So I've been working on this according to the challenge @PeterTaylor gave me. I'm not very good at math, so I've been doing a lot of reading and found this link on the Binet form. Fibonacci algorithms
Unfortunately, when I use this in Ruby, it typically returns Infinity above 1000 or so for n. It works well for smaller equations, but not so much for very large numbers.
Here is the code I wrote for it.
a = (1 + Math.sqrt(5))/2 b = (1 - Math.sqrt(5))/2 #here, n == 5 f = ((a**5) - (b**5))/(a-b)
When you round f.to_i, it returns 5.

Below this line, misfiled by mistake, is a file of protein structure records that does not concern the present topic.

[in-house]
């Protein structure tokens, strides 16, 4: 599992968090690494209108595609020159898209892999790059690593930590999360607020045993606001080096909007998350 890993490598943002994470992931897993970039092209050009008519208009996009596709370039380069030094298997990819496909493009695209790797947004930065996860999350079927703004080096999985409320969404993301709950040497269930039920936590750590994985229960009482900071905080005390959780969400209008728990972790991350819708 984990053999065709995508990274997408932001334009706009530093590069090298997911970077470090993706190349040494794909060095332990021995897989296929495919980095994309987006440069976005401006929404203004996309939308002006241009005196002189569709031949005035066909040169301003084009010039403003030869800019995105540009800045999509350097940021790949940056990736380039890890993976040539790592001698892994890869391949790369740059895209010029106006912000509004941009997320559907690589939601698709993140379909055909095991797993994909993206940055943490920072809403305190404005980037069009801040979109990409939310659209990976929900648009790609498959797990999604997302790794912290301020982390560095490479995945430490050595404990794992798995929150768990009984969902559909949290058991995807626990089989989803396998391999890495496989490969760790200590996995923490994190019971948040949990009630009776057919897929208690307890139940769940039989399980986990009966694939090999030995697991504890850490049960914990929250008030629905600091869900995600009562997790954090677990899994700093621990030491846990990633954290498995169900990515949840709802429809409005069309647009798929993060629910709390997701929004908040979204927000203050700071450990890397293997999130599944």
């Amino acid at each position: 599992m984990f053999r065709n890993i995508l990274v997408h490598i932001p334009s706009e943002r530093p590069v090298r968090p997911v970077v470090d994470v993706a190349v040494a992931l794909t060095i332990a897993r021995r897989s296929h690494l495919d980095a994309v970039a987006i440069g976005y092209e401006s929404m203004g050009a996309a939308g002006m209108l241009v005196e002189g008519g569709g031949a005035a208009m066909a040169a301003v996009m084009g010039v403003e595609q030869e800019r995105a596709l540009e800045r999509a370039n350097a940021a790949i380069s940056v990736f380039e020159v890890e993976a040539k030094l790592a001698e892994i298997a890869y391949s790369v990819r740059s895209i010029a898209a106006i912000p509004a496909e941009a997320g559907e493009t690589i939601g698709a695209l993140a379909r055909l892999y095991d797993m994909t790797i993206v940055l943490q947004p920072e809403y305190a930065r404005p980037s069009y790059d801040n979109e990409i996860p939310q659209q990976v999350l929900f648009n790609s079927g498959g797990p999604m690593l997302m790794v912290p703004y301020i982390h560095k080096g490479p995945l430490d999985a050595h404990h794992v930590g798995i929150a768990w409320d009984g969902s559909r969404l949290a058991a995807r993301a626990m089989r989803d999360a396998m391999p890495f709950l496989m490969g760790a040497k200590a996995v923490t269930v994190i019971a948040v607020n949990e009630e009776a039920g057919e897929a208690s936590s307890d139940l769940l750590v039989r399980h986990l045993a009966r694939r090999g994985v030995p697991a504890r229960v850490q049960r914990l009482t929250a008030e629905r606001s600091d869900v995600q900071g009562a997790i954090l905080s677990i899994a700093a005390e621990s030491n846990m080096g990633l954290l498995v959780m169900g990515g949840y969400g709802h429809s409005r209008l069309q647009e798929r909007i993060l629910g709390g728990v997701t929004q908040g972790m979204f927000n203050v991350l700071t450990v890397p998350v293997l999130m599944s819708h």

Back to the drawing board.
Original post below
Practicing recursion some more, and I'm wondering if this is the proper solution for this exercise I'm doing.
First, my code in Ruby:
def fibonacci(num, fact=[1,1]) x = fact[fact.length-1] y = fact[fact.length-2] if fact[num-1] return fact[num-1] else fibonacci(num, fact.push(x+y)) end end p fibonacci(5) p fibonacci(12) == 144 p fibonacci(20) == 6765 p fibonacci(8200)
The exercise is this: Write a recursive method that computes the nth Fibonacci number, where nth is an argument to the method.
So, the 12th fibonacci number (which would be fact due to indexing) is 144.
I know that I am returning the correct number, and that the recursion stops once fact[num-1] returns true. I can't help but feel that this is not the best way to do this, or even the proper way to do this.
Thoughts? Any advice?